This track is chock-full of extras. First, and biggest, is the Barber Vintage Motorsports Museum. Billed as one of the largest motorsports museums in the country, this museum shows you some of racing history’s best machines from the past. The museum is currently in the stages of an expansion as well to make it even bigger.

Final Thoughts

If you are looking for a great way to enjoy racing, be it IndyCar Series, motorcycles, or sportscar racing, Barber Motorsports Park is a wonderful track in which to view some of the best racing in America. Add to that a vintage museum that showcases the coolest machines in racing history, and you have a great location in which to watch sports.

For the complete article please see

For the companion article on Barber please see

Wilson returning to Shoals

from the article by Lisa Singleton-Rickman in the Times Daily:

Debbie Wilson will return to Florence this spring to work in the music tourism industry.

Wilson spent 20 years as tourism director in Florence and the last two with the Alabama Tourism Department in Montgomery. 

Before returning to the Shoals in March, Wilson will travel to Liverpool, England, next month to participate in an international panel discussion about music tourism, its impact and the role of the Americana Music Triangle.

Beginning this spring, Wilson will begin working with Judy Hood, who leads the popular Swampette Muscle Shoals music tours. Hood is the wife of David Hood, the bassist for the renowned Muscle Shoals Rhythm Section also known as the Swampers.

The music tour and promotion partnership with Hood will involve public and private tours of world-renowned music studios in the Shoals, primarily FAME Studio in Muscle Shoals and the newly renovated 3614 Jackson Highway in Sheffield.

The Alabama Music Hall of Fame in Tuscumbia is also a part of the tour, as is the Gold Record Room in Florence. 

Wilson plans to open a tourism consulting business in April, working with tourism and convention bureaus among other tourism-related entities.

“We’re going to continue fostering music in the region and beyond, and doing corporate tours and special event marketing,” Wilson said. “I’ve learned a great deal working for Lee Sentell at the state. I’ll be finishing up my commitments there and will be back in the Shoals around mid-March.”

Hood said when she began doing the Swampette tours and began promoting the area’s music, the interest and growth came fast.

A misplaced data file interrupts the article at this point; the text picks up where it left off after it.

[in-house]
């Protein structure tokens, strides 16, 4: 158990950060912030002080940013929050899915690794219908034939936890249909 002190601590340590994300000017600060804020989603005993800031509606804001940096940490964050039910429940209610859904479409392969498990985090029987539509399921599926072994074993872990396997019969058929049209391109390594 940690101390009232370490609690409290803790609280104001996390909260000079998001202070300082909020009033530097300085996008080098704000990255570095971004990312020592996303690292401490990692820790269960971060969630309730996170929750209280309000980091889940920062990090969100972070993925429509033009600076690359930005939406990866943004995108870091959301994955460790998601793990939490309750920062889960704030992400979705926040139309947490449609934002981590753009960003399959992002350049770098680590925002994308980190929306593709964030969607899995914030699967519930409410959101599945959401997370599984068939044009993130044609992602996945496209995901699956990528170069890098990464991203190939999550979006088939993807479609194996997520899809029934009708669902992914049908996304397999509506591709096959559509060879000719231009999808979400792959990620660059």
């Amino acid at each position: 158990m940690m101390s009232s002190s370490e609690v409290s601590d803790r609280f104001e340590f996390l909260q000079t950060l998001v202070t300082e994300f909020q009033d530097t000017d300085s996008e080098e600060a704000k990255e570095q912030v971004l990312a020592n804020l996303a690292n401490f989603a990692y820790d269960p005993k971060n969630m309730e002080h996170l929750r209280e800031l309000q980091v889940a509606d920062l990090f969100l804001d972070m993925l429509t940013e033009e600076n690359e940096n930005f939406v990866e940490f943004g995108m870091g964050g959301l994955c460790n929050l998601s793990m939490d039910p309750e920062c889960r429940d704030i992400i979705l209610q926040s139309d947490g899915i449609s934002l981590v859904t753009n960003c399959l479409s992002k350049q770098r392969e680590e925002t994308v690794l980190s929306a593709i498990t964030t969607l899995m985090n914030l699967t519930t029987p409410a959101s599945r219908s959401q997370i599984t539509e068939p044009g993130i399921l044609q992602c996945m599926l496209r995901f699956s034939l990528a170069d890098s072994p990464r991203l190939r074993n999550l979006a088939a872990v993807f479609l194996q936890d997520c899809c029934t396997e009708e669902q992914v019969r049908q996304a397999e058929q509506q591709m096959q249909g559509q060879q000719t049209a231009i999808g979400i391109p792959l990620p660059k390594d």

“I wasn’t anticipating that, but with the attention brought to the area by the ‘Muscle Shoals’ music documentary, the demand from all over the world hit with people wanting to see the studios,” Hood said. “Now, we’re at a pivotal point in Muscle Shoals music tourism growth. The next two to three years have massive potential, and it’s critical that we harness that.”

She said she needed a professional of Wilson’s caliber to “help get music tourism to the next level.”

“Debbie and I will work together to build the kinds of networks that help sustain the viability of Muscle Shoals music tourism for years to come,” she said. 

For the complete article please see

Rare Hall, Swampers interview available on DVD

From the article by Russ Corey in the Times Daily:

Music fans can be credited for the release of a DVD featuring an exclusive interview with some of the legends of Muscle Shoals music.

“The Alabama Music Hall of Fame Presents: The Muscle Shoals Sound” is a DVD featuring discussions by FAME Recording Studios founder Rick Hall and members of one of his most famous rhythm sections — the Swampers, including bassist David Hood, guitarist Jimmy Johnson and drummer Roger Hawkins. Keyboardist Spooner Oldham, a frequent Swampers collaborator, is also featured on the disc.

Alabama Music Hall of Fame Manager Dixie Connell said the interview, which was filmed in the Sam Phillips suite at the Marriott Shoals Hotel and Spa in Florence, was featured on a video screen near the recording studio area in the museum.

She said museum visitors would ask if the interview was available for purchase.

“We had more people wanting a copy of it,” Connell said.

She got in touch with Alabama Tourism Director Lee Sentell and told him about the demand for the material. She asked Sentell if a DVD could be made. 

Connell said as the Alabama Music Hall of Fame honors and awards banquet was approaching, organizers needed a gift to give to attendees. At the 2014 banquet, attendees received a copy of the “Muscle Shoals” documentary.